While this deranged monster was not runaway model material, Snitsky was perfect for the world of WWE. Well, perfect for himself, but the exact opposite for the audiences he terrified and WWE Superstars he encountered.
In 2004, Gene Snitsky debuted and displayed his sadistic tendencies against the likes of John Cena, Kane and Big Show. In 2007, he moved to ECW and bludgeoned CM Punk, Balls Mahoney, Matt Striker and even Hardcore Holly by breaking his arm.
Snitsky lured in the sports-entertainment organization for a few years, but was last seen on Raw. He’d often test his ability to harm anyone he encountered. Such behavior gave the monster true pleasure.
On December 11, 2008, WWE announced the release of Gene Snitsky from his contract, thus ending his association with the company after five years.
The announcement was made on the official WWE website, with the sports-entertainment organization stating that, “World Wrestling Entertainment has come to terms on the release of Raw Superstar Gene Snitsky as of today, December 11. WWE wishes Gene the best in all future endeavors.”
Snitsky had been sparsely seen the preceding weeks on Raw and had not been involved in a dynamic storyline in quite some time. Dave Meltzer reported in the December 22, 2008 issue of the Wrestling Observer Newsletter that WWE officials felt Snitsky wasn’t going to be the headliner they had hoped for, and since he was set to turn 39-years-old the following month, “felt they could give his spot to someone younger.”
“They obviously felt for some time he wasn’t going to be a headliner, and since he turns 39 in a few weeks, felt they could give his spot to someone younger. He was signed five years ago and there were attempts to push him because of his size, but he was a notoriously bad worker at the time. He got a little better, but by that point, fans saw him as something other than a star,” Meltzer stated.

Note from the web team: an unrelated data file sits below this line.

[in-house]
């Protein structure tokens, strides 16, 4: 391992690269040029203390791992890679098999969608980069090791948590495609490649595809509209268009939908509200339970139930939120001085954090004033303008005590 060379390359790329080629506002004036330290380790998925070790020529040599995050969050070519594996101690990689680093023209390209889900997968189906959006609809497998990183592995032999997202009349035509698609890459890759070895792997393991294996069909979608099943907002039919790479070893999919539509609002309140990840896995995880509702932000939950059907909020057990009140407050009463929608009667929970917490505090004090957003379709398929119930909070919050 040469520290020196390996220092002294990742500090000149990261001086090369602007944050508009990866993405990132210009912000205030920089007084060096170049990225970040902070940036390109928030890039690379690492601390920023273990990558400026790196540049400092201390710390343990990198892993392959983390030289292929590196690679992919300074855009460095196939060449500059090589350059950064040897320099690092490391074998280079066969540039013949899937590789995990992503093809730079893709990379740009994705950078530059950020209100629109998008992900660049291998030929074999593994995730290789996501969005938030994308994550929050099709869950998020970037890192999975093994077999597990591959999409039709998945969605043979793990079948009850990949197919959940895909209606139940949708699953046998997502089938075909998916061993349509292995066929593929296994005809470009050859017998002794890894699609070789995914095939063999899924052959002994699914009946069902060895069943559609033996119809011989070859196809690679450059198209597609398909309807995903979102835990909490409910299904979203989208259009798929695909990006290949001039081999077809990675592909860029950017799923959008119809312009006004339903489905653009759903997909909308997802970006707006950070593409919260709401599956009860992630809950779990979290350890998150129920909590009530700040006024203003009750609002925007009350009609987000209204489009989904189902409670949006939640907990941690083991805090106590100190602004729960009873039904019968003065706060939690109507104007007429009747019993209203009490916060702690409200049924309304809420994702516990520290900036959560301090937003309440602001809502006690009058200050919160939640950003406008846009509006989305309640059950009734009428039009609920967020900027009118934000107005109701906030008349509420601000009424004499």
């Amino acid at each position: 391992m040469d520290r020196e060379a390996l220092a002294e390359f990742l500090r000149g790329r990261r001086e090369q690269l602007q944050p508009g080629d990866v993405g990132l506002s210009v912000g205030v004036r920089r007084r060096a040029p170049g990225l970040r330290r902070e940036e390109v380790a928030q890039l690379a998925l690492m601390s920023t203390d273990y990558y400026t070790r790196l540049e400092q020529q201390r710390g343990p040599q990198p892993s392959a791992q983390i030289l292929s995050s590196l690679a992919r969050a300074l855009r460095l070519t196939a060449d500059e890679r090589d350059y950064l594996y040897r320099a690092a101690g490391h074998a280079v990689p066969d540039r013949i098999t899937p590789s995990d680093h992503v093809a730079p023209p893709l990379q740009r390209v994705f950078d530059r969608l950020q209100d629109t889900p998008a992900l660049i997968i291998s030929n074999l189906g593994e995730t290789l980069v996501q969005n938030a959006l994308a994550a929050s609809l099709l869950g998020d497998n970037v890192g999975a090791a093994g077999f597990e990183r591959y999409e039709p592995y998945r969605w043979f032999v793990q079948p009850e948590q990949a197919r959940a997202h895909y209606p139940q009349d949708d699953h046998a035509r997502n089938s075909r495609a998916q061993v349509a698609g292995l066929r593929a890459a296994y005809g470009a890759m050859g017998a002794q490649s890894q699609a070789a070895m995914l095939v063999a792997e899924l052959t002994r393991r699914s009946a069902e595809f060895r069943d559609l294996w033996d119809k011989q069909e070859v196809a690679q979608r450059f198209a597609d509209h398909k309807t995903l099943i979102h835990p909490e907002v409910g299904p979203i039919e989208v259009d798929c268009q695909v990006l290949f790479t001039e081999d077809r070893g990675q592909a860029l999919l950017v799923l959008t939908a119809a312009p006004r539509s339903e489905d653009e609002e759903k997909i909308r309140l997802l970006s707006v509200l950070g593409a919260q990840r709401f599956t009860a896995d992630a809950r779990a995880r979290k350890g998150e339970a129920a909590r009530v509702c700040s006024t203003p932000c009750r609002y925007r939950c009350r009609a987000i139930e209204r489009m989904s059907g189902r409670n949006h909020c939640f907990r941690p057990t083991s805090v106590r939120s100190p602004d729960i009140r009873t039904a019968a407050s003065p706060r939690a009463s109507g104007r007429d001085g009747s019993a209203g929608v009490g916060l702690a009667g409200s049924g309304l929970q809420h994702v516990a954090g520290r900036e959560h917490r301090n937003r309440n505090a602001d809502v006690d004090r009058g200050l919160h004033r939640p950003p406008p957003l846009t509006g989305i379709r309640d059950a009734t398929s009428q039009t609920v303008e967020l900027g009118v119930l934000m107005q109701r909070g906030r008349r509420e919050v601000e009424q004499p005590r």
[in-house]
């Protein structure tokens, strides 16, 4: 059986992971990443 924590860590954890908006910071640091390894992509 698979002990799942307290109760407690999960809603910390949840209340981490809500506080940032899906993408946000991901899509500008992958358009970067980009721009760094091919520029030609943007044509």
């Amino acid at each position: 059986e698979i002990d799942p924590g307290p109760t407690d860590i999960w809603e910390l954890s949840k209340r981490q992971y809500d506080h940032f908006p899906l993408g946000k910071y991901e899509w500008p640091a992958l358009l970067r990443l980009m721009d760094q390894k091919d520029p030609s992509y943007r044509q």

“There were several attempts to give him a push, but he wasn’t ready early, and if he ever was ready later, fans had already perceived of him as a big klutzy guy and never seriously bought him, even with his size, as a guy with star potential. He’d been one of those forgotten guys on the roster for most of the past few years so his being released wasn’t much of a surprise. He’s a guy who probably could have gotten regular work in Japan if it was another era because of his size, or even Mexico, but with the foreign groups employing few Americans, his odds aren’t that good. I don’t see TNA having any interest in him unless someone influential like Angle went heavy to bat for him.”
These days, Snitsky continues to make sporadic appearances on the independent wrestling circuit while dabbling in acting.